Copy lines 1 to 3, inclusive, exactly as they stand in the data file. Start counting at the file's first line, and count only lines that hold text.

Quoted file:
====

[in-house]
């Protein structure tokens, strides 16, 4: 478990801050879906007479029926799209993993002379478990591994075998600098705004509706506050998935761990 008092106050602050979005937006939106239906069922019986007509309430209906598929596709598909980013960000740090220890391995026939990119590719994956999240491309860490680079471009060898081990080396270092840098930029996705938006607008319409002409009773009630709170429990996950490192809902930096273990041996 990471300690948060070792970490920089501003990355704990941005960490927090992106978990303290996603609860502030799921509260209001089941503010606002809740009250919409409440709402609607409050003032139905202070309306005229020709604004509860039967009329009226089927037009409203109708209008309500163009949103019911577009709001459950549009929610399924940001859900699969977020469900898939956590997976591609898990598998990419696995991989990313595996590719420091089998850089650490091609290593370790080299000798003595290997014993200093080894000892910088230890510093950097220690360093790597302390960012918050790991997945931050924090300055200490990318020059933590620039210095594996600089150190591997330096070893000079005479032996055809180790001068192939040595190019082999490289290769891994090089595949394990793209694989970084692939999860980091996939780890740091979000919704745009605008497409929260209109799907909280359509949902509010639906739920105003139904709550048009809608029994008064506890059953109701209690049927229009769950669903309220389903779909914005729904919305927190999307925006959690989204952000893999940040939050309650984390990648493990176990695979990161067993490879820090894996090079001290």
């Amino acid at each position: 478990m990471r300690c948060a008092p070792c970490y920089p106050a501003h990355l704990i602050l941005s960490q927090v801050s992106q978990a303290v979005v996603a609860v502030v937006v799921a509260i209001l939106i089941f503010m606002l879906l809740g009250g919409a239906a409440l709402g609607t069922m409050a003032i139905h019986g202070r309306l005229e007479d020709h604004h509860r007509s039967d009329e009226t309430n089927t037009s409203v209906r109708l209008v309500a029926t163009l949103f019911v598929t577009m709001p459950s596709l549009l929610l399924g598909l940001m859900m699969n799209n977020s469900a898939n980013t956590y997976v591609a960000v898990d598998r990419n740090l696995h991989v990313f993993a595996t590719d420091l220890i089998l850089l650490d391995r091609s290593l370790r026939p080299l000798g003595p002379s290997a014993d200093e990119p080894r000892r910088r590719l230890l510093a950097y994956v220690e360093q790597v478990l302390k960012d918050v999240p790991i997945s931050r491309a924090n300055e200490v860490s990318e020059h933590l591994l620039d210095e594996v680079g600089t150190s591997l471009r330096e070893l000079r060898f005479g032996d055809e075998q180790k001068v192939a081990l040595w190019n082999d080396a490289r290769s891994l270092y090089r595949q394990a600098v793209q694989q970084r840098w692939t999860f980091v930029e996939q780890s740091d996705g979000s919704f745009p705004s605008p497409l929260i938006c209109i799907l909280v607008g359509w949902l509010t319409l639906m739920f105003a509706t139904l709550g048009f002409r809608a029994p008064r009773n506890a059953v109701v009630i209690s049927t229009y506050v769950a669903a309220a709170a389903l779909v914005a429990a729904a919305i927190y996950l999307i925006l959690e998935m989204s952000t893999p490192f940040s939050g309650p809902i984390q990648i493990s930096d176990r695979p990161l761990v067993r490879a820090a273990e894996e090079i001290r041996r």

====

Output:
[in-house]
């Protein structure tokens, strides 16, 4: 478990801050879906007479029926799209993993002379478990591994075998600098705004509706506050998935761990 008092106050602050979005937006939106239906069922019986007509309430209906598929596709598909980013960000740090220890391995026939990119590719994956999240491309860490680079471009060898081990080396270092840098930029996705938006607008319409002409009773009630709170429990996950490192809902930096273990041996 990471300690948060070792970490920089501003990355704990941005960490927090992106978990303290996603609860502030799921509260209001089941503010606002809740009250919409409440709402609607409050003032139905202070309306005229020709604004509860039967009329009226089927037009409203109708209008309500163009949103019911577009709001459950549009929610399924940001859900699969977020469900898939956590997976591609898990598998990419696995991989990313595996590719420091089998850089650490091609290593370790080299000798003595290997014993200093080894000892910088230890510093950097220690360093790597302390960012918050790991997945931050924090300055200490990318020059933590620039210095594996600089150190591997330096070893000079005479032996055809180790001068192939040595190019082999490289290769891994090089595949394990793209694989970084692939999860980091996939780890740091979000919704745009605008497409929260209109799907909280359509949902509010639906739920105003139904709550048009809608029994008064506890059953109701209690049927229009769950669903309220389903779909914005729904919305927190999307925006959690989204952000893999940040939050309650984390990648493990176990695979990161067993490879820090894996090079001290």
């Amino acid at each position: 478990m990471r300690c948060a008092p070792c970490y920089p106050a501003h990355l704990i602050l941005s960490q927090v801050s992106q978990a303290v979005v996603a609860v502030v937006v799921a509260i209001l939106i089941f503010m606002l879906l809740g009250g919409a239906a409440l709402g609607t069922m409050a003032i139905h019986g202070r309306l005229e007479d020709h604004h509860r007509s039967d009329e009226t309430n089927t037009s409203v209906r109708l209008v309500a029926t163009l949103f019911v598929t577009m709001p459950s596709l549009l929610l399924g598909l940001m859900m699969n799209n977020s469900a898939n980013t956590y997976v591609a960000v898990d598998r990419n740090l696995h991989v990313f993993a595996t590719d420091l220890i089998l850089l650490d391995r091609s290593l370790r026939p080299l000798g003595p002379s290997a014993d200093e990119p080894r000892r910088r590719l230890l510093a950097y994956v220690e360093q790597v478990l302390k960012d918050v999240p790991i997945s931050r491309a924090n300055e200490v860490s990318e020059h933590l591994l620039d210095e594996v680079g600089t150190s591997l471009r330096e070893l000079r060898f005479g032996d055809e075998q180790k001068v192939a081990l040595w190019n082999d080396a490289r290769s891994l270092y090089r595949q394990a600098v793209q694989q970084r840098w692939t999860f980091v930029e996939q780890s740091d996705g979000s919704f745009p705004s605008p497409l929260i938006c209109i799907l909280v607008g359509w949902l509010t319409l639906m739920f105003a509706t139904l709550g048009f002409r809608a029994p008064r009773n506890a059953v109701v009630i209690s049927t229009y506050v769950a669903a309220a709170a389903l779909v914005a429990a729904a919305i927190y996950l999307i925006l959690e998935m989204s952000t893999p490192f940040s939050g309650p809902i984390q990648i493990s930096d176990r695979p990161l761990v067993r490879a820090a273990e894996e090079i001290r041996r």